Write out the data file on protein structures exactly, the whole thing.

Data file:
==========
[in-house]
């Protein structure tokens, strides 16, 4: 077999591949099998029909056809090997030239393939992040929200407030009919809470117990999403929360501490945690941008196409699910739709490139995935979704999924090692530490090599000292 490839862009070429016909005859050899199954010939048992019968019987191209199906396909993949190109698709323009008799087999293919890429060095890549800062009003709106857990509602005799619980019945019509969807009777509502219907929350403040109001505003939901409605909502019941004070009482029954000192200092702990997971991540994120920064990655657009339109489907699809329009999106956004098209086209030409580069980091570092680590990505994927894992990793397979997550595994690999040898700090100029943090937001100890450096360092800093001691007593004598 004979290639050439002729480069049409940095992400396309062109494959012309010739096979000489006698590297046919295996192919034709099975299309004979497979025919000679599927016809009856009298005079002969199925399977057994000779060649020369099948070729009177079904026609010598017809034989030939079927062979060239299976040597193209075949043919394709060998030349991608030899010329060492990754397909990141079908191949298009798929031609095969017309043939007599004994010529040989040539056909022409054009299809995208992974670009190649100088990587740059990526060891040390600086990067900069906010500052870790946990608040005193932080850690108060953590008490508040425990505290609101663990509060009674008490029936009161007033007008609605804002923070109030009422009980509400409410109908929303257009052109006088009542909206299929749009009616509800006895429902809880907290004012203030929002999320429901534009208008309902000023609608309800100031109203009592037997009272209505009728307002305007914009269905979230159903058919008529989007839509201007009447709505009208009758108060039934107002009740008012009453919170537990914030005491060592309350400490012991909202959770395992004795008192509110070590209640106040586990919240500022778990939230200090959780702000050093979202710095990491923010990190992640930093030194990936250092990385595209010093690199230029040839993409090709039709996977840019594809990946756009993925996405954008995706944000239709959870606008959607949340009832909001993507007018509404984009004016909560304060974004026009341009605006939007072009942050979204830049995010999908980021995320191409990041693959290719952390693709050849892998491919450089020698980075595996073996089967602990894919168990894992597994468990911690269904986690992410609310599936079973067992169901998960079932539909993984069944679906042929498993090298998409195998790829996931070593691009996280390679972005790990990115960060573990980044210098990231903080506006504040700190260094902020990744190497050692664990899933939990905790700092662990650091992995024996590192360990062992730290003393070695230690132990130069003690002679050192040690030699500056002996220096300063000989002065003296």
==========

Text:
[in-house]
């Protein structure tokens, strides 16, 4: 077999591949099998029909056809090997030239393939992040929200407030009919809470117990999403929360501490945690941008196409699910739709490139995935979704999924090692530490090599000292 490839862009070429016909005859050899199954010939048992019968019987191209199906396909993949190109698709323009008799087999293919890429060095890549800062009003709106857990509602005799619980019945019509969807009777509502219907929350403040109001505003939901409605909502019941004070009482029954000192200092702990997971991540994120920064990655657009339109489907699809329009999106956004098209086209030409580069980091570092680590990505994927894992990793397979997550595994690999040898700090100029943090937001100890450096360092800093001691007593004598 004979290639050439002729480069049409940095992400396309062109494959012309010739096979000489006698590297046919295996192919034709099975299309004979497979025919000679599927016809009856009298005079002969199925399977057994000779060649020369099948070729009177079904026609010598017809034989030939079927062979060239299976040597193209075949043919394709060998030349991608030899010329060492990754397909990141079908191949298009798929031609095969017309043939007599004994010529040989040539056909022409054009299809995208992974670009190649100088990587740059990526060891040390600086990067900069906010500052870790946990608040005193932080850690108060953590008490508040425990505290609101663990509060009674008490029936009161007033007008609605804002923070109030009422009980509400409410109908929303257009052109006088009542909206299929749009009616509800006895429902809880907290004012203030929002999320429901534009208008309902000023609608309800100031109203009592037997009272209505009728307002305007914009269905979230159903058919008529989007839509201007009447709505009208009758108060039934107002009740008012009453919170537990914030005491060592309350400490012991909202959770395992004795008192509110070590209640106040586990919240500022778990939230200090959780702000050093979202710095990491923010990190992640930093030194990936250092990385595209010093690199230029040839993409090709039709996977840019594809990946756009993925996405954008995706944000239709959870606008959607949340009832909001993507007018509404984009004016909560304060974004026009341009605006939007072009942050979204830049995010999908980021995320191409990041693959290719952390693709050849892998491919450089020698980075595996073996089967602990894919168990894992597994468990911690269904986690992410609310599936079973067992169901998960079932539909993984069944679906042929498993090298998409195998790829996931070593691009996280390679972005790990990115960060573990980044210098990231903080506006504040700190260094902020990744190497050692664990899933939990905790700092662990650091992995024996590192360990062992730290003393070695230690132990130069003690002679050192040690030699500056002996220096300063000989002065003296």